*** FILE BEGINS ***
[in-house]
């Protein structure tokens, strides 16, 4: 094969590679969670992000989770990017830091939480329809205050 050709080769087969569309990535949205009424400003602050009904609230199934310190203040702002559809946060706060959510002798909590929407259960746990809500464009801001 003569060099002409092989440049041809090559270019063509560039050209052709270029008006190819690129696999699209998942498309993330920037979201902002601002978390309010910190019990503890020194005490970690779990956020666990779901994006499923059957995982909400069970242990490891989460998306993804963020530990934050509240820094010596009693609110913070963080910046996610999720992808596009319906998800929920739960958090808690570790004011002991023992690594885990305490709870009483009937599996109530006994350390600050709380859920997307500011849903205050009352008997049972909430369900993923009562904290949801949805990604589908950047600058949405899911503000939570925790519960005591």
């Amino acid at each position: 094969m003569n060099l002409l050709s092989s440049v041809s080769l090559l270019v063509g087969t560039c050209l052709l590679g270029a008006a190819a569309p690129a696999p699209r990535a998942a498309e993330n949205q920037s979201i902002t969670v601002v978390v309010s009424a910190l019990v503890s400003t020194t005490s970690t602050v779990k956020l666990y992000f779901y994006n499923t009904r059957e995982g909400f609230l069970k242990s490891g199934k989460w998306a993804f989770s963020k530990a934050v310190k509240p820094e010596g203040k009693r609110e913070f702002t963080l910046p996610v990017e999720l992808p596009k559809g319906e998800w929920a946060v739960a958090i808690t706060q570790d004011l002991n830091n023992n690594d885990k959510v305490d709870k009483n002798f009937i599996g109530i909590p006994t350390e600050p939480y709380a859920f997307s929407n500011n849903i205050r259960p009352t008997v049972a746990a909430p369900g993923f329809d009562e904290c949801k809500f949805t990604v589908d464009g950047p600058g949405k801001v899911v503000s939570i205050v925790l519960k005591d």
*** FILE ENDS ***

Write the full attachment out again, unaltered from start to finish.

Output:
[in-house]
């Protein structure tokens, strides 16, 4: 094969590679969670992000989770990017830091939480329809205050 050709080769087969569309990535949205009424400003602050009904609230199934310190203040702002559809946060706060959510002798909590929407259960746990809500464009801001 003569060099002409092989440049041809090559270019063509560039050209052709270029008006190819690129696999699209998942498309993330920037979201902002601002978390309010910190019990503890020194005490970690779990956020666990779901994006499923059957995982909400069970242990490891989460998306993804963020530990934050509240820094010596009693609110913070963080910046996610999720992808596009319906998800929920739960958090808690570790004011002991023992690594885990305490709870009483009937599996109530006994350390600050709380859920997307500011849903205050009352008997049972909430369900993923009562904290949801949805990604589908950047600058949405899911503000939570925790519960005591």
């Amino acid at each position: 094969m003569n060099l002409l050709s092989s440049v041809s080769l090559l270019v063509g087969t560039c050209l052709l590679g270029a008006a190819a569309p690129a696999p699209r990535a998942a498309e993330n949205q920037s979201i902002t969670v601002v978390v309010s009424a910190l019990v503890s400003t020194t005490s970690t602050v779990k956020l666990y992000f779901y994006n499923t009904r059957e995982g909400f609230l069970k242990s490891g199934k989460w998306a993804f989770s963020k530990a934050v310190k509240p820094e010596g203040k009693r609110e913070f702002t963080l910046p996610v990017e999720l992808p596009k559809g319906e998800w929920a946060v739960a958090i808690t706060q570790d004011l002991n830091n023992n690594d885990k959510v305490d709870k009483n002798f009937i599996g109530i909590p006994t350390e600050p939480y709380a859920f997307s929407n500011n849903i205050r259960p009352t008997v049972a746990a909430p369900g993923f329809d009562e904290c949801k809500f949805t990604v589908d464009g950047p600058g949405k801001v899911v503000s939570i205050v925790l519960k005591d």